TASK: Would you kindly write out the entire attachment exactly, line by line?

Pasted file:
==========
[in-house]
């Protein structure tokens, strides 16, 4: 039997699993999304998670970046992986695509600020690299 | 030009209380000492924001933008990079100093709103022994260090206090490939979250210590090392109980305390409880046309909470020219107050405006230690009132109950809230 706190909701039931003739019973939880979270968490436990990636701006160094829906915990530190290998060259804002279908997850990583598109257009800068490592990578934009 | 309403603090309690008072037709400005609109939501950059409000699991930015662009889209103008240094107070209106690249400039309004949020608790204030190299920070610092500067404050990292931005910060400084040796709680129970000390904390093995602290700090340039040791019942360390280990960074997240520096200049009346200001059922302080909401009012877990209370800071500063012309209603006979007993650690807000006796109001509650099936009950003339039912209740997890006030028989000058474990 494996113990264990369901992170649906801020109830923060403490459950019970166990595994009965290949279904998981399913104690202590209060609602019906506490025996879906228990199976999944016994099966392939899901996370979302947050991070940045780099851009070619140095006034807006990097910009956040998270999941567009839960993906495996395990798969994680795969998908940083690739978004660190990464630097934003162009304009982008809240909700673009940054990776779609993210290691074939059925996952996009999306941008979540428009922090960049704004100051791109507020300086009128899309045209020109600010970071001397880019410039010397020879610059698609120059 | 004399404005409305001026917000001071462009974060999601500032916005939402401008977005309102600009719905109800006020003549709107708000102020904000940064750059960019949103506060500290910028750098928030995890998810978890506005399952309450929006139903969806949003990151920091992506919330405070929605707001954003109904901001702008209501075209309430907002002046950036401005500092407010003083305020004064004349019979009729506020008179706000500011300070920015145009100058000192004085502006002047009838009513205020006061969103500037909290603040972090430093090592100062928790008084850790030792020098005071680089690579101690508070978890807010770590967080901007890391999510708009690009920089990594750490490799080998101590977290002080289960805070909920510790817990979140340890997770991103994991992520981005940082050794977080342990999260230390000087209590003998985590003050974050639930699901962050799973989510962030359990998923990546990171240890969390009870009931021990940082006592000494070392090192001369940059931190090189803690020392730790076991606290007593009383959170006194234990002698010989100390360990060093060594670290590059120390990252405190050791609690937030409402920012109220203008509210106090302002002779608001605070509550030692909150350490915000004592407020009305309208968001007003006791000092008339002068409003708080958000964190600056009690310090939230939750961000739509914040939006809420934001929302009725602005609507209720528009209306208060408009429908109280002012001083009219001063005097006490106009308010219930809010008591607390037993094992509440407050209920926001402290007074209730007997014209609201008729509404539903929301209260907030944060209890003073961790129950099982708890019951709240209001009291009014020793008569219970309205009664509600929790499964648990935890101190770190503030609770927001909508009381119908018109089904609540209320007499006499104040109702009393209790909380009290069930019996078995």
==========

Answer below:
[in-house]
């Protein structure tokens, strides 16, 4: 039997699993999304998670970046992986695509600020690299 | 030009209380000492924001933008990079100093709103022994260090206090490939979250210590090392109980305390409880046309909470020219107050405006230690009132109950809230 706190909701039931003739019973939880979270968490436990990636701006160094829906915990530190290998060259804002279908997850990583598109257009800068490592990578934009 | 309403603090309690008072037709400005609109939501950059409000699991930015662009889209103008240094107070209106690249400039309004949020608790204030190299920070610092500067404050990292931005910060400084040796709680129970000390904390093995602290700090340039040791019942360390280990960074997240520096200049009346200001059922302080909401009012877990209370800071500063012309209603006979007993650690807000006796109001509650099936009950003339039912209740997890006030028989000058474990 494996113990264990369901992170649906801020109830923060403490459950019970166990595994009965290949279904998981399913104690202590209060609602019906506490025996879906228990199976999944016994099966392939899901996370979302947050991070940045780099851009070619140095006034807006990097910009956040998270999941567009839960993906495996395990798969994680795969998908940083690739978004660190990464630097934003162009304009982008809240909700673009940054990776779609993210290691074939059925996952996009999306941008979540428009922090960049704004100051791109507020300086009128899309045209020109600010970071001397880019410039010397020879610059698609120059 | 004399404005409305001026917000001071462009974060999601500032916005939402401008977005309102600009719905109800006020003549709107708000102020904000940064750059960019949103506060500290910028750098928030995890998810978890506005399952309450929006139903969806949003990151920091992506919330405070929605707001954003109904901001702008209501075209309430907002002046950036401005500092407010003083305020004064004349019979009729506020008179706000500011300070920015145009100058000192004085502006002047009838009513205020006061969103500037909290603040972090430093090592100062928790008084850790030792020098005071680089690579101690508070978890807010770590967080901007890391999510708009690009920089990594750490490799080998101590977290002080289960805070909920510790817990979140340890997770991103994991992520981005940082050794977080342990999260230390000087209590003998985590003050974050639930699901962050799973989510962030359990998923990546990171240890969390009870009931021990940082006592000494070392090192001369940059931190090189803690020392730790076991606290007593009383959170006194234990002698010989100390360990060093060594670290590059120390990252405190050791609690937030409402920012109220203008509210106090302002002779608001605070509550030692909150350490915000004592407020009305309208968001007003006791000092008339002068409003708080958000964190600056009690310090939230939750961000739509914040939006809420934001929302009725602005609507209720528009209306208060408009429908109280002012001083009219001063005097006490106009308010219930809010008591607390037993094992509440407050209920926001402290007074209730007997014209609201008729509404539903929301209260907030944060209890003073961790129950099982708890019951709240209001009291009014020793008569219970309205009664509600929790499964648990935890101190770190503030609770927001909508009381119908018109089904609540209320007499006499104040109702009393209790909380009290069930019996078995």